Thanks anyway Lilly, I might have made it if it went on all year... or if I hadn't signed for every challenge known to man! ;-)

Friday, July 10, 2009

How I Live Now

I thought I should probably get around to writing down my thoughts about Meg Rosoff's How I Live Now before I forget them completely!

This is a book that got loads of attention in the blogoshpere at one point, one of those that everyone was reading and it consistently got good reviews. Perhaps my expectations were set a bit too high because of this and I didn't like it as much as I thought I would, nor as much as I wanted to.

The story is about American Daisy, who is sent over to England to stay with her cousins for a while and ends up having to live through war and occupation as England is invaded by an unnamed enemy. The cousins are separated as soldiers take over their house and are all sent off to work. Obviously the situations they have to live through are horrible and they need to all do a bit of growing to manage.

The storyline is interesting and after reading and absolutely loving Susan Beth Pfeffer's Life As We Knew It, I really, really thought I'd enjoy this. But. I did NOT like Daisy at all. I thought she was whiny and two-dimensional and I didn't really care what happened to her. Or to her cousins. And the relationship between her and cousing Edmond, with whom she falls in love, just creeped me out. It just seemed implausible and stretched and, well, creepy.

The ending was abrupt and didn't explain as much as I wanted to. I ended up feeling cheated!

Maybe I missed something, but I have to admit that I was very disappointed. Anyone else??

Challenges: A-Z, Dewey's Books, It's the End of the World

Tuesday, July 7, 2009

I've gone off reading!

Can you believe that I was just at the library returning a stack of unread books and I couldn't find anything that I wanted to take home with me?? I think that all the new books I bought in the past year are overwhelming me... As you know, I seem to have gone off reading for a while anyway. And blogging too... I want to assure whoever still reads this that I do visit your blogs, even if I don't always comment. Just in a strange place at the moment.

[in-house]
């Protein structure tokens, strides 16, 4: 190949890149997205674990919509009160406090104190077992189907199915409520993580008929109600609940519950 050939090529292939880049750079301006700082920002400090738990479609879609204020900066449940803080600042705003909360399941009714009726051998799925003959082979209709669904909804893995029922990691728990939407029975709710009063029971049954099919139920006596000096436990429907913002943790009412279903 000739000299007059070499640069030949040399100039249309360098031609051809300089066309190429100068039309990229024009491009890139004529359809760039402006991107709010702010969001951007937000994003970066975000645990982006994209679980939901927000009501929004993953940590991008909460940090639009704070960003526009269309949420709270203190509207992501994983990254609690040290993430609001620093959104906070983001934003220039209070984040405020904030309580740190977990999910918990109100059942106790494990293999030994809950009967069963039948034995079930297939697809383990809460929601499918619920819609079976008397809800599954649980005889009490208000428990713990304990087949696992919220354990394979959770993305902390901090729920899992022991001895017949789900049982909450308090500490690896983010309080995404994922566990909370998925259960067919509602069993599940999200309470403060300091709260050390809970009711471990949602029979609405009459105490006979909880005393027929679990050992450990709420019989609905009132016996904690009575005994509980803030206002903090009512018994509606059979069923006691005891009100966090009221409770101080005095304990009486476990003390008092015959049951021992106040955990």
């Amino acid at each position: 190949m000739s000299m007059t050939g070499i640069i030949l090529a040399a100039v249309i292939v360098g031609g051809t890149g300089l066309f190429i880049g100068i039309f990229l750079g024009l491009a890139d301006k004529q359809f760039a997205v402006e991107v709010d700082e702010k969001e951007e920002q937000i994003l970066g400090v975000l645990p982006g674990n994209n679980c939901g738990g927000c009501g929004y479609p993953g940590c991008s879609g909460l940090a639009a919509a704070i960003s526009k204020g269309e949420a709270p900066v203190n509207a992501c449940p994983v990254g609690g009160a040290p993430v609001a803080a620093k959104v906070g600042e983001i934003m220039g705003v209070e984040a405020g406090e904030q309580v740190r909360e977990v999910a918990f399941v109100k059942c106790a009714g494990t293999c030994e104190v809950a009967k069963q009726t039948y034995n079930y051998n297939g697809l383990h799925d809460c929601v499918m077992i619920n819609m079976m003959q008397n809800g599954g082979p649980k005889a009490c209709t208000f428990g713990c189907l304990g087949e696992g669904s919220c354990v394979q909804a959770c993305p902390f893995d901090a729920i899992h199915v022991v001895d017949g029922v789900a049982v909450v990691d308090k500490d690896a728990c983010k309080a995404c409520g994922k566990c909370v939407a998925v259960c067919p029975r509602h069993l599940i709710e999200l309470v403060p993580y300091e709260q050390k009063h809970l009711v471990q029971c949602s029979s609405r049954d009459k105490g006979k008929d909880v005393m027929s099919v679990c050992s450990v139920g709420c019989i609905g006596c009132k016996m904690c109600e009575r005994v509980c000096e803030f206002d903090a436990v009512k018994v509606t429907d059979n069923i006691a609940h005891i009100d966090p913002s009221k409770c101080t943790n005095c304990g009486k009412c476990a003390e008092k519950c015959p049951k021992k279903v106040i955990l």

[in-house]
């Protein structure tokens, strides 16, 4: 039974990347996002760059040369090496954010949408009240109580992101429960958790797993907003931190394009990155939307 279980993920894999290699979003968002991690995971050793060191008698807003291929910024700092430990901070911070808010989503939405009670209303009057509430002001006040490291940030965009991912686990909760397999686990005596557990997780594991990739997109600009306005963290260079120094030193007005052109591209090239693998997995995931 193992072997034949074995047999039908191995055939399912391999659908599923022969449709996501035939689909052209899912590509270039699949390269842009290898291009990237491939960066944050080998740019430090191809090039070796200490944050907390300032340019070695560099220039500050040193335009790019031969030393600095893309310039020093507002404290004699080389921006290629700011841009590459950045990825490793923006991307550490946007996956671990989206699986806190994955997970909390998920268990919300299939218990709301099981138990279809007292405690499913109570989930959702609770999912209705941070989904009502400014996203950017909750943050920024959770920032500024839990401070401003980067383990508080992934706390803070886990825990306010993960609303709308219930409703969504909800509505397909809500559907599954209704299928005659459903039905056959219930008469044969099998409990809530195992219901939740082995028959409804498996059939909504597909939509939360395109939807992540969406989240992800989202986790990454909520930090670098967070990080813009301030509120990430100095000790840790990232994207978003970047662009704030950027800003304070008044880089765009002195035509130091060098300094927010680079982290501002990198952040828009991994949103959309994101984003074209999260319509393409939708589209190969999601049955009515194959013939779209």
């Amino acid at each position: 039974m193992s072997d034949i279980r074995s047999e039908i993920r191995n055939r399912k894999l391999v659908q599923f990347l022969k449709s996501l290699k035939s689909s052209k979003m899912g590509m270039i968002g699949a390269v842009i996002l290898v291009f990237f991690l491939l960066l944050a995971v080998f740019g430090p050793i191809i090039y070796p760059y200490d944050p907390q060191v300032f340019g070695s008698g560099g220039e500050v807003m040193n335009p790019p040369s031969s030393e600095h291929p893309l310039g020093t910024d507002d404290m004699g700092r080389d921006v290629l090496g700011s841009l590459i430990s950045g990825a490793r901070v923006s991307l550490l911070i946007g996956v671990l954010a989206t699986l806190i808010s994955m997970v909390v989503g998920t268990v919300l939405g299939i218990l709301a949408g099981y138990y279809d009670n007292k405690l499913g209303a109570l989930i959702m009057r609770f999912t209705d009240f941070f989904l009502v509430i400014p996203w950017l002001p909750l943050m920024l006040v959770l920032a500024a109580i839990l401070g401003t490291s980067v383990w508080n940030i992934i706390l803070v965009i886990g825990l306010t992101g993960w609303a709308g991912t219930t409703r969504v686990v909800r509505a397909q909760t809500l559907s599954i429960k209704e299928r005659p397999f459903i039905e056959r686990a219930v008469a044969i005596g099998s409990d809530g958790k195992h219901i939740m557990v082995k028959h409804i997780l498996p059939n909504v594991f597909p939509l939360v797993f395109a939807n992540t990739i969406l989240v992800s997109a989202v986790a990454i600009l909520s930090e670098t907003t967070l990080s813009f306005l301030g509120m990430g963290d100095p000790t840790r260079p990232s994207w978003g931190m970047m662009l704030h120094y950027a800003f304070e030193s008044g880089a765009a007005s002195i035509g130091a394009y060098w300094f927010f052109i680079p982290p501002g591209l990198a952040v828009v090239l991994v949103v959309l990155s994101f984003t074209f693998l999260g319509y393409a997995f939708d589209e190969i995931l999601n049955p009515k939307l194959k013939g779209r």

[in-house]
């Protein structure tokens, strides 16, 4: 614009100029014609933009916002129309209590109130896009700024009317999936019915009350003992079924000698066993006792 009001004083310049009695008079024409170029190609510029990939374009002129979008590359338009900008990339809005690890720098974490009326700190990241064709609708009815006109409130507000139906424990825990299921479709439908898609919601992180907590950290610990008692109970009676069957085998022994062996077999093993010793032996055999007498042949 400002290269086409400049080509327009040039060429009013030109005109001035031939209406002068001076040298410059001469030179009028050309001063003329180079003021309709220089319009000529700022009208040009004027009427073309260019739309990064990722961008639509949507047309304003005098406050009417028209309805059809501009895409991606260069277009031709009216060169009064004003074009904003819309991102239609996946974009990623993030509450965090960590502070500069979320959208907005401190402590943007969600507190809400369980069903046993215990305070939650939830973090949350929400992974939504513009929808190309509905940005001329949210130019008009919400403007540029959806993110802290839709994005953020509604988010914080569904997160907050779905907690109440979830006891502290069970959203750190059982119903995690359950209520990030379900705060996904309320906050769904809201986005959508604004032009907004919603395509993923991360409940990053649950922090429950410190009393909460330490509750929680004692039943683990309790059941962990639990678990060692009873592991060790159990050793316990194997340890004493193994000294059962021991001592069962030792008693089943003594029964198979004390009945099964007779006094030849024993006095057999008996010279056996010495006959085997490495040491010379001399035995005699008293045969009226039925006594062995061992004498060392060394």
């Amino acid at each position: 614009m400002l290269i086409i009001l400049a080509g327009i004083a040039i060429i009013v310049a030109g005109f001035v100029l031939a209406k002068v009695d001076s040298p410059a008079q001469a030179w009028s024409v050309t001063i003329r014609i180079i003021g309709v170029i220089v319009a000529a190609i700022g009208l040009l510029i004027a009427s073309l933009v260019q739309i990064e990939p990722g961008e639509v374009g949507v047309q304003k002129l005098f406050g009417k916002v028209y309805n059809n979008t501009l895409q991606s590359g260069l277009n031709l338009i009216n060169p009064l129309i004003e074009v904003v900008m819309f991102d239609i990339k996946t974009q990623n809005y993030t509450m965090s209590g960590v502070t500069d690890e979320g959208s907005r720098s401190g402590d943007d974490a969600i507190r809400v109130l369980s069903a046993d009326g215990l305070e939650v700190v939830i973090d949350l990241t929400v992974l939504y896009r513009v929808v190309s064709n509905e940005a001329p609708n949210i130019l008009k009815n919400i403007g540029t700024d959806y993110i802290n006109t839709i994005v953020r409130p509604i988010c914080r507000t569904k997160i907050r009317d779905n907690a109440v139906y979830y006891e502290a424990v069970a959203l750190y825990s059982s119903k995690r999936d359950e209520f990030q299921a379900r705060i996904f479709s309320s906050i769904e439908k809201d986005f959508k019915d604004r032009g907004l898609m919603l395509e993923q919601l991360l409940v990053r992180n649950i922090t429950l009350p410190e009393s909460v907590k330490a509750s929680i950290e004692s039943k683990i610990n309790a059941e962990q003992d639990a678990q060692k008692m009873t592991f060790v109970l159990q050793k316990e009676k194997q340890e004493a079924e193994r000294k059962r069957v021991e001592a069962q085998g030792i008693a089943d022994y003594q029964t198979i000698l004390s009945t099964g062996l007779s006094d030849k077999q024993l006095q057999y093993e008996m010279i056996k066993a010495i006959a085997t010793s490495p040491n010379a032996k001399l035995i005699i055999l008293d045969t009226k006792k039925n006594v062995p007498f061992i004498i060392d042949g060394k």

Anyway, I'm about halfway through Girlfriend in a Coma by Douglas Coupland, my first book by this author. He is fantastic!!

Hope you're all having a good summer and I hope to re-connect properly real soon. :-)

Wednesday, July 1, 2009

Wicked Lovely and another challenge down

Melissa Marr's Wicked Lovely is my favorite audiobook so far. The narrator, Alyssa Bresnahan, was fantastic and totally brought the story to life for me. I will certainly look for other audiobooks that she has narrated.

Wicked Lovely was a great book. Magical and dark, fast-paced, with realistic characters that I really cared about. Ainsling is the story's central figure - she is not entirely a normal teenager, because she has 'the sight', meaning that she can see fairies. When she realises that a whole bunch of them are following her around and not letting go, a wondrous tale of the merging of two world unravels.

Although the setting is different, what with all the fairies around, the story has plenty of teenage issues, including young love. The development of Ainsling's and Seth's relationship is an aspect that I really enjoyed. The descriptions of the growing sexual tension between them and the problems related to their reluctance to do anything to ruin their friendship - well, it was beautiful. And refreshing!

Really, if you like fantasy then this is one for you. I loved the ending too, I was wondering how the author would resolve everything! I heard that the next book in this series, Ink Exchange, is even darker, but I think I'll have to try it anyway!

Challenges: YA Romance, 1st in a series, 999 Challenge, Audiobook Challenge


This book completes the YA Romance Challenge for me. It was hosted by Becky of Becky's Book Reviews and was great fun. I'm reading so much YA lately, so strange!

Here's what I read - to see my original plans, see my initial post.

Twilight by Stephanie Meyer
Anatomy of a Boyfriend by Daria Snadowsky
Sweethearts by Sara Zarr
Vegan Virgin Valentine by Carolyn Mackler
The Goose Girl by Shannon Hale
Wicked Lovely by Melissa Marr (scroll up for my thoughts)

I couldn't pick just one favorite, these were all good! I guess this genre just appeals to me! :-)

Thanks Becky for hosting, looking forward to the next edition!